Margaret Masterman

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Margaret Masterman (Braithwaite)
Born (1910-05-04)4 May 1910
Died 1 April 1986(1986-04-01) (aged 75)
Residence United Kingdom
Nationality British
Fields Computational linguistics
Known for Cambridge Language Research Unit

Margaret Masterman (4 May 1910 – 1 April 1986) was a British linguist and philosopher, most known for her pioneering work in the field of computational linguistics and especially machine translation.


Margaret Masterman was born in London on 4 May 1910 to Charles F. G. Masterman, a politician, and Lucy Blanche Lyttelton, a politician, poet and writer. In 1932 she married Richard Bevan Braithwaite, a philosopher. They had a son and a daughter.


Margaret Masterman was one of six students in Wittgenstein's course of 1933–34 whose notes were compiled as The Blue Book. In 1955 she founded and directed the Cambridge Language Research Unit (CLRU), which grew from an informal discussion group to a major research center in computational linguistics in its time.

The Cambridge Language Research Unit was founded in a small but beautiful building called Adie's Museum which had housed far eastern art: small buddhist sculptures were built into its walls and carved doors. For a period of twenty years it was, improbably, a source of significant research in machine translation, computational linguistics, and quantum physics even though outside the official university structures in Cambridge. It was funded by grants from US agencies (AFOSR, ONR, NSF), UK Government agencies (OSTI) and later, from EU funds in Luxembourg.Its computing facilities were primitive—an ancient ICL 1202 computer---and most of its more serious computation was done either on the Cambridge university machine, in the then Mathematical Laboratory—or at CLRU visitors visiting sites in the US. One measure of its impact, and from a staff that never exceeded ten people, was that of the Annual Lifetime Achievement Awards from the Association for Computational Linguistics in the US, three have been awarded to CLRU alumni: Martin Kay, Karen Sparck Jones and Yorick Wilks.

Margaret restarted the CLRU in 1980 with William Williams[1] in the hope that the new breed of micro-computers could be used to develop her algorithms for natural language translation. Margaret walked the 7 miles from Millington Road in Cambridge to Orwell and purchased two North Star Horizon computers from Intelligent Artefacts (see ST Robotics). These were installed with the Forth programming language, written by David Sands and used by various students from the University of Cambridge who programmed Margaret's algorithms into the computers. Margaret's approach to natural language translation at this time was to split a sentence into segments she called "breath groups". Since each breath group had a unique meaning it could be translated into the target language and the target sentence reconstructed using the translated breath groups. This contrasted with the predominant language translation techniques of the time, notably Systran which used a dictionary and rule based system.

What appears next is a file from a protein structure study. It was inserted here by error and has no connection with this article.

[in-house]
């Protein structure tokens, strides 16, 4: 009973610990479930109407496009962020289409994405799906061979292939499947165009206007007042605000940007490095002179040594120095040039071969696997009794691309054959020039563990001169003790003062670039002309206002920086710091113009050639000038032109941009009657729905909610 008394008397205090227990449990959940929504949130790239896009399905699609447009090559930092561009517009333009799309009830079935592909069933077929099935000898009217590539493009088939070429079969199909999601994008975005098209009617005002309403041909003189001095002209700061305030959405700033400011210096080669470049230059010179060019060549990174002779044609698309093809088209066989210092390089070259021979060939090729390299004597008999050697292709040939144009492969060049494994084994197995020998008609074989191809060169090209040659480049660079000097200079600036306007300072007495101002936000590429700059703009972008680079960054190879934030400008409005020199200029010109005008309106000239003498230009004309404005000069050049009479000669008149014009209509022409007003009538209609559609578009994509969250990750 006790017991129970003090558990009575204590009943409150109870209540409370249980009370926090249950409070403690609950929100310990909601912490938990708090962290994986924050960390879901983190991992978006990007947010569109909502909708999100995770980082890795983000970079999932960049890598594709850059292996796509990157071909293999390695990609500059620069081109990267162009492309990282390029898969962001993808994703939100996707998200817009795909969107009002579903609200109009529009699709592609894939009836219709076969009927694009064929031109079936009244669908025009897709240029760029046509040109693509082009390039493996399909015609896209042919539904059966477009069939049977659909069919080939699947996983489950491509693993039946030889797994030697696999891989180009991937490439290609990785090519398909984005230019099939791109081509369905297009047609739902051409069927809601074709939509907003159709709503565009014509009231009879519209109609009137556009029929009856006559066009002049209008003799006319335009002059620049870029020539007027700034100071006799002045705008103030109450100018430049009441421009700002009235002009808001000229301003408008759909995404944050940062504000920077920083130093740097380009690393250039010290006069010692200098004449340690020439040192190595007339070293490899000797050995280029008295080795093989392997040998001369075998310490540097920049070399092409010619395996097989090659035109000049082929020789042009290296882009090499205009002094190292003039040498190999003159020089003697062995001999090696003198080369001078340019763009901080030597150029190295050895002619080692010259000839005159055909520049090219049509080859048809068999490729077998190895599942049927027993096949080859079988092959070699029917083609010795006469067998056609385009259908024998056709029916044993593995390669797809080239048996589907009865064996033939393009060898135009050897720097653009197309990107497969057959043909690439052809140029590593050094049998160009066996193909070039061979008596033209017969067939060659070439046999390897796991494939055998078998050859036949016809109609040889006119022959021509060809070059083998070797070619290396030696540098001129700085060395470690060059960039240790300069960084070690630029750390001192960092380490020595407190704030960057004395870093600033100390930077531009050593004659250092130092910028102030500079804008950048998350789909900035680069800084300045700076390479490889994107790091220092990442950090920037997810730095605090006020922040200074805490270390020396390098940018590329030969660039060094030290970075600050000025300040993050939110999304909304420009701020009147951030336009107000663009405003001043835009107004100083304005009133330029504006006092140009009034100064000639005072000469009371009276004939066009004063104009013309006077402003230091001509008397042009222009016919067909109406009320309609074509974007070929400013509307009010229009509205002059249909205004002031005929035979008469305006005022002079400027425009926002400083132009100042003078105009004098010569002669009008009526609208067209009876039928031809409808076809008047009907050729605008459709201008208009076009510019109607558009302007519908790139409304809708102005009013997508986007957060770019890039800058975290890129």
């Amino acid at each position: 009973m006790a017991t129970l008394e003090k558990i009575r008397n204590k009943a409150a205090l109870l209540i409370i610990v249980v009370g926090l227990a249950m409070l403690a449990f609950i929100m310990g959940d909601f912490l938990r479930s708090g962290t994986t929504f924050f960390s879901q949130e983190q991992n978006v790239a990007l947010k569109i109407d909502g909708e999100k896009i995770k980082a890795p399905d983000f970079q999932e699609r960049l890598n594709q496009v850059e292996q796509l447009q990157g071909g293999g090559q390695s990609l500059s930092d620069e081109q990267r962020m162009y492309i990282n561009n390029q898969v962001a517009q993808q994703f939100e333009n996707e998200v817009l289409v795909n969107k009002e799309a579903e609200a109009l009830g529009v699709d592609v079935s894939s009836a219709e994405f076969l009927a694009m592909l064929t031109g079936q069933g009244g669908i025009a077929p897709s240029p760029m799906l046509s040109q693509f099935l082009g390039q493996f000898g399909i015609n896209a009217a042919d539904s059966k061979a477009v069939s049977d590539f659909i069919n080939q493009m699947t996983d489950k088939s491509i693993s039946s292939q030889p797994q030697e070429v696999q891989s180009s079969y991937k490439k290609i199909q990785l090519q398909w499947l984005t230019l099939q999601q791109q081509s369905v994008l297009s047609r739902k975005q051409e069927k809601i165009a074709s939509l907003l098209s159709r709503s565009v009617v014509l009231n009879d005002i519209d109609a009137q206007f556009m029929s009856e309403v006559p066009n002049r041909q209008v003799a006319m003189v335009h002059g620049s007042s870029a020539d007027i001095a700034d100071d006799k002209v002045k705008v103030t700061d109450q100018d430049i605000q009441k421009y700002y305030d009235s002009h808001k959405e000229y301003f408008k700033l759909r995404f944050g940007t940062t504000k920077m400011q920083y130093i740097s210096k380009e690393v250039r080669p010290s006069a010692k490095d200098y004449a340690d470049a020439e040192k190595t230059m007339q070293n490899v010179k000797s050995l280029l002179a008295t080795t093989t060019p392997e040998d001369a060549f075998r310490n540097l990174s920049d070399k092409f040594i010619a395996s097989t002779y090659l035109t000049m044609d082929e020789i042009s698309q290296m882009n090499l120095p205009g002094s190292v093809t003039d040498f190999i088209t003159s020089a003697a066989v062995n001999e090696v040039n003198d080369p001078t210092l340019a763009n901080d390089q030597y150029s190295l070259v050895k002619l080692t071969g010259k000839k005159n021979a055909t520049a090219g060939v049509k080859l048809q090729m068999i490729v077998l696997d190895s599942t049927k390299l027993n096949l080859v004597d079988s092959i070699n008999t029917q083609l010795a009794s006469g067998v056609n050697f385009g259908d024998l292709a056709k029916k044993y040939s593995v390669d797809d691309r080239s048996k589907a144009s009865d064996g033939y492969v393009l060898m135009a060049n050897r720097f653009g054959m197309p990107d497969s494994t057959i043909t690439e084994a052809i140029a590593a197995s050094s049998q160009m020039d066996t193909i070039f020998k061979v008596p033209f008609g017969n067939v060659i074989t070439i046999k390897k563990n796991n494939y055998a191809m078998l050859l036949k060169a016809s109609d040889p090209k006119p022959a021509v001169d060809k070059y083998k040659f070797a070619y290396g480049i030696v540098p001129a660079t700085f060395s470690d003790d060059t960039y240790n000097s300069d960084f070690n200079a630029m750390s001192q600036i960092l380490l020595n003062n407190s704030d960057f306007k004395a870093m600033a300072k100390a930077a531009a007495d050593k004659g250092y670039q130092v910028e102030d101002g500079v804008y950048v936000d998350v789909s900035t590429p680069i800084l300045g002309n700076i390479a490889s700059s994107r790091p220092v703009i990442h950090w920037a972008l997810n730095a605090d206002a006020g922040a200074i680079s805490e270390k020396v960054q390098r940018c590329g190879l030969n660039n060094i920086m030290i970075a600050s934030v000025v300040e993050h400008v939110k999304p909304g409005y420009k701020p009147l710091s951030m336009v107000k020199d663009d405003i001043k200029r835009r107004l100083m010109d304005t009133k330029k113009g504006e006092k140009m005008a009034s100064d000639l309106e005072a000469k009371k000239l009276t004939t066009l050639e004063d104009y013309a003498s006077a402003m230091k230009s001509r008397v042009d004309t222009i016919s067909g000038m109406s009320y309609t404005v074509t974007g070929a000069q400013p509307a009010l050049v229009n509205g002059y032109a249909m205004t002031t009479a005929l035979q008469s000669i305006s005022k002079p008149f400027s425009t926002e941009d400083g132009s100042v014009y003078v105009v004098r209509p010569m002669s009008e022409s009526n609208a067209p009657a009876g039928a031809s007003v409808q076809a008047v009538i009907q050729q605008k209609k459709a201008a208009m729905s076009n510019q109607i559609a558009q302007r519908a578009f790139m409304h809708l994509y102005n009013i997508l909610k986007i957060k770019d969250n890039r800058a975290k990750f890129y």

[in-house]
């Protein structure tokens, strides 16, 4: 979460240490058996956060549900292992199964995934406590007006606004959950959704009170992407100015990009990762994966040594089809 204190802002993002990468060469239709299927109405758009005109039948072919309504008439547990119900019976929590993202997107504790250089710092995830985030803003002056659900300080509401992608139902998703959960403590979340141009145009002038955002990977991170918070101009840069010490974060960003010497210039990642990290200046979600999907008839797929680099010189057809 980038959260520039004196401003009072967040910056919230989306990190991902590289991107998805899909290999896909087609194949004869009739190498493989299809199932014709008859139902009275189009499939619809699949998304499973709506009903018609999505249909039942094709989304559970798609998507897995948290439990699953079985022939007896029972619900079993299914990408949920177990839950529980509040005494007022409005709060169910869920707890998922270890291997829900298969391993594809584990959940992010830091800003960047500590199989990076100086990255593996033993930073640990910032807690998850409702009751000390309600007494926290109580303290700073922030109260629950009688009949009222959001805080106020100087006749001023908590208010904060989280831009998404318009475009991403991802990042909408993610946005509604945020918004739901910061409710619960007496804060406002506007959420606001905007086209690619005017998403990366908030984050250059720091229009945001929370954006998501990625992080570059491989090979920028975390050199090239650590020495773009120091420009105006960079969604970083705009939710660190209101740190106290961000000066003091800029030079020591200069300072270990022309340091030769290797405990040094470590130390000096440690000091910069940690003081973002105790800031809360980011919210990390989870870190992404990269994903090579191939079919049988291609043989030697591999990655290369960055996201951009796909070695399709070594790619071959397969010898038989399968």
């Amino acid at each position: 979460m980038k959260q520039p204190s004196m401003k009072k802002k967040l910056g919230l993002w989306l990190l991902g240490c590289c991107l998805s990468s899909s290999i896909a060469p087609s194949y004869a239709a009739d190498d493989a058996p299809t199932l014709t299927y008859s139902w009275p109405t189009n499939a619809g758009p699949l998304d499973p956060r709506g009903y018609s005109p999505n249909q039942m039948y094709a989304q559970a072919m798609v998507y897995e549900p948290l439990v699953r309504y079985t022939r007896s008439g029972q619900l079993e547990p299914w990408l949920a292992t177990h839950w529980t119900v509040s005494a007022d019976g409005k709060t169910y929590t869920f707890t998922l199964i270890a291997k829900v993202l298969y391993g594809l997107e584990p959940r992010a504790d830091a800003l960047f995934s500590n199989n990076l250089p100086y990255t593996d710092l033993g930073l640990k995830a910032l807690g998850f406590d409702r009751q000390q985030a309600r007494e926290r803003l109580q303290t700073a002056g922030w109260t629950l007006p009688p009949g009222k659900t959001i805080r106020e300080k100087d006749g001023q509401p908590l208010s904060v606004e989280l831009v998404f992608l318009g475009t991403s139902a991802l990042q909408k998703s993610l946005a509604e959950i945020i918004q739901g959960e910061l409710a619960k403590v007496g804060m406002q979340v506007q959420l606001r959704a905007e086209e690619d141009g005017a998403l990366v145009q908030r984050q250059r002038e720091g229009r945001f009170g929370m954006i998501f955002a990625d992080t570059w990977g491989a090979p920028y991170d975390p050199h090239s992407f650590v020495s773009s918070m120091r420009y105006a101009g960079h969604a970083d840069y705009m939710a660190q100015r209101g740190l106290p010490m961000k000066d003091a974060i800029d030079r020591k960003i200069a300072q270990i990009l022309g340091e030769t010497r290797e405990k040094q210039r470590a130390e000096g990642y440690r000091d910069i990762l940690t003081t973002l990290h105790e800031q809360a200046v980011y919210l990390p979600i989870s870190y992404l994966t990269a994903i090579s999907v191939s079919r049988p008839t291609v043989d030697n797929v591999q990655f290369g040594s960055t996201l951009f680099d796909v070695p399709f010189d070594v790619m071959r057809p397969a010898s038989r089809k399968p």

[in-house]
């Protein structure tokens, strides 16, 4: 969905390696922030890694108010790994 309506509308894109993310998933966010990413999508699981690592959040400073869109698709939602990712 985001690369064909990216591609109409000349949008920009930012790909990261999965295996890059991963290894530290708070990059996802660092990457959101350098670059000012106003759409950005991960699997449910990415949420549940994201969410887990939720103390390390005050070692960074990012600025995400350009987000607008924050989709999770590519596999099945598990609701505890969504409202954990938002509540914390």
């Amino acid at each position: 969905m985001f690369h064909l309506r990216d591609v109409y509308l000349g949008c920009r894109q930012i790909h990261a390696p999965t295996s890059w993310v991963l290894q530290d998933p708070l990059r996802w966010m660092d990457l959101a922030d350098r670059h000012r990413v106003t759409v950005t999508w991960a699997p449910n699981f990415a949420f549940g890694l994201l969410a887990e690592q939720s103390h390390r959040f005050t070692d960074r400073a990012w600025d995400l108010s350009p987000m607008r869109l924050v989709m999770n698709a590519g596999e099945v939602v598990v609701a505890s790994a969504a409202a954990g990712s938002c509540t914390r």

When Margaret died in 1986 William Williams was forced to close down the CLRU and the research has never been continued.

She was one of cofounders of Lucy Cavendish College and its first Vice-President (1965–1975). She was a great-niece of Lucy Cavendish after whom the college is named.

In 1965, Margaret Masterman read the work: "The Nature of a Paradigm" at the Fourth International Colloquium in the Philosophy of Science, in London.[2] She criticised Thomas Kuhn for his use of the concept "Paradigm". This criticism was accepted by Thomas Kuhn and was crucial in the shift of the concept "Paradigm" to "Incommensurability".[3]


  1. ^
  2. ^ Masterman, Margaret (1970) [1965], "The Nature of a Paradigm", in Lakatos, Imre; Musgrave, Alan, Criticism and the Growth of Knowledge, Proceedings of the 1965 International Colloquium in the Philosophy of Science 4 (3 ed.), Cambridge: Cambridge University Press, pp. 59–90, ISBN 9780521096232 
  3. ^ Kuhn, T. S. (1970) [1969], "Reflections on my Critics", in Lakatos, Imre; Musgrave, Alan, Criticism and the Growth of Knowledge, Proceedings of the 1965 International Colloquium in the Philosophy of Science 4 (3 ed.), Cambridge: Cambridge University Press, pp. 231–278, ISBN 9780521096232